The blue evening light glides along the first snow that has fallen on the Quinghai Mountains. A magnificent pack of 4 large wolves crosses on the snow just above the limit of the last houses of the village. They’re going hunting. ‘What if your animals are the prey?’ I ask one of the shepherds from the village of Angsai ‘They also live in this area and they’re also hungry. It’s in their nature to hunt.’ he replies, smiling. The answer leaves me amazed and suspicious: I am used to quite varied tones when it comes to potential losses. Yet, confirming his response, the answers of the local clergy, stock rearers, hotel owners, young and old, men and women arrive. What strikes me is the feeling that here it is the active recognition of roles, rights and relationships that govern the relationship with nature rather than a passive acceptance, a recognition which has as its core the interconnection and compassion that, to simplify things, can be interpreted as a synthesis between empathy and understanding. This is a vision firmly rooted in every member of the community, of any age. Here one is born and grows in a context in which the Buddhist doctrine permeates every aspect of daily life, regulating thoughts and actions accordingly through its lens. ‘No organism exists alone, or can survive on its own’, a monk, Kossu, tells me, on a sunny afternoon sitting on the steps of the Yushu monastery, ‘We are all part of a single system where there is no individual existence that is more important than another, whether it be humans or animals.’ Ahimsa, at the basis of everything: do no harm, which should be the norm as the basis for everyone.

These are all concepts which, as a result of their particular affinity with the environmental protection standards developed by us through scientific means and which possess their own interdependence and balance at their foundations, are not by chance the basis of important philosophies that see human society intimately linked to natural systems such as Deep Ecology. No wonder then that the history of conservation here has ancient roots. Even before the advent of Buddhism, according to the ancient Bon tradition, rivers, lakes and mountains were considered sacred places for Tibetans, home to divinities, spirits or spiritual leaders. These are places that have enjoyed the protection of the local population for generations as a result of their spiritual value and the spiritual growth promoted by these sites, has a fundamental importance for these cultures. In fact, sacred sites represent the oldest form of protected areas in human history.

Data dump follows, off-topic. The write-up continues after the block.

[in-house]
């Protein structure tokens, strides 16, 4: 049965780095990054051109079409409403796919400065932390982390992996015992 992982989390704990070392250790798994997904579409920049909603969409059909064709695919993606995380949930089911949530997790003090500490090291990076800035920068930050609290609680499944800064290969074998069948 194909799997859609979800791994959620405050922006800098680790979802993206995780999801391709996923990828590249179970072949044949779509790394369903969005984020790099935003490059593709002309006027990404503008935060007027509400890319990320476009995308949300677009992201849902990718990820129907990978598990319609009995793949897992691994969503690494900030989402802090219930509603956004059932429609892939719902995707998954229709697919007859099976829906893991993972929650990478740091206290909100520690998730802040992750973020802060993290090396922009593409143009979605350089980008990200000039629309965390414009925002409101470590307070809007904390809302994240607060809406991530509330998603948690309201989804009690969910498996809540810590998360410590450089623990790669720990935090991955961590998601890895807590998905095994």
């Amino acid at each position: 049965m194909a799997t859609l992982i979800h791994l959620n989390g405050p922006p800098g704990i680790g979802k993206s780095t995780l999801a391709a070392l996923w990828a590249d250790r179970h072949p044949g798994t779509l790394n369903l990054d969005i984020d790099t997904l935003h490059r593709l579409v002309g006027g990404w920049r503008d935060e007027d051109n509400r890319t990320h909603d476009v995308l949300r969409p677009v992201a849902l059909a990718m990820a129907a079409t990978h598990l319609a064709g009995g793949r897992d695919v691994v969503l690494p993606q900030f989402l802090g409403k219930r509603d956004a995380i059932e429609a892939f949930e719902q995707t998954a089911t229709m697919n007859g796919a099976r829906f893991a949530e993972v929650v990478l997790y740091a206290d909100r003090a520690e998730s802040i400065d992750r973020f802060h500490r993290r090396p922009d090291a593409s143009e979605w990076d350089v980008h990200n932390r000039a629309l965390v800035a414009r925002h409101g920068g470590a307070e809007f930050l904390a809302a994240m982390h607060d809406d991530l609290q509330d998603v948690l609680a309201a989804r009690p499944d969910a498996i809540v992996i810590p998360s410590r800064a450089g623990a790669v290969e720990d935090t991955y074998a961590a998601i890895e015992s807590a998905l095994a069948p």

The scent of juniper, air and wood make up the smell of winter at high altitude. The monumental tranquility of the mountains, the perennial perception of a vast and lively wilderness and the awareness of the complex continuity between the world of human beings and that of animals lends these landscapes such beauty as to escape simple translation. I wonder if this composite aesthetic of senses has a role in this respectful philosophy. “Inner beauty is the only important one” Kossu replies. But looking back on the beauty of their traditional clothes, the stone houses in the villages, the stupas, the handmade wooden furnishings, the women’s jewellery and their facial expressions, I suspect that despite the words of the monk, the charm of these places has shaped them powerfully.

“As the bee takes the essence of a flower and flies away without destroying its beauty and perfume, so the wise wander in this life”

All beings tremble in the face of danger, all fear death. When a man considers this, he does not kill or cause death. All beings are afraid of danger, life is dear to everyone. When a man considers this, he does not kill or provoke killing. (Mascaro, Dhammapada, 54)



Thanks to:
Shanshui project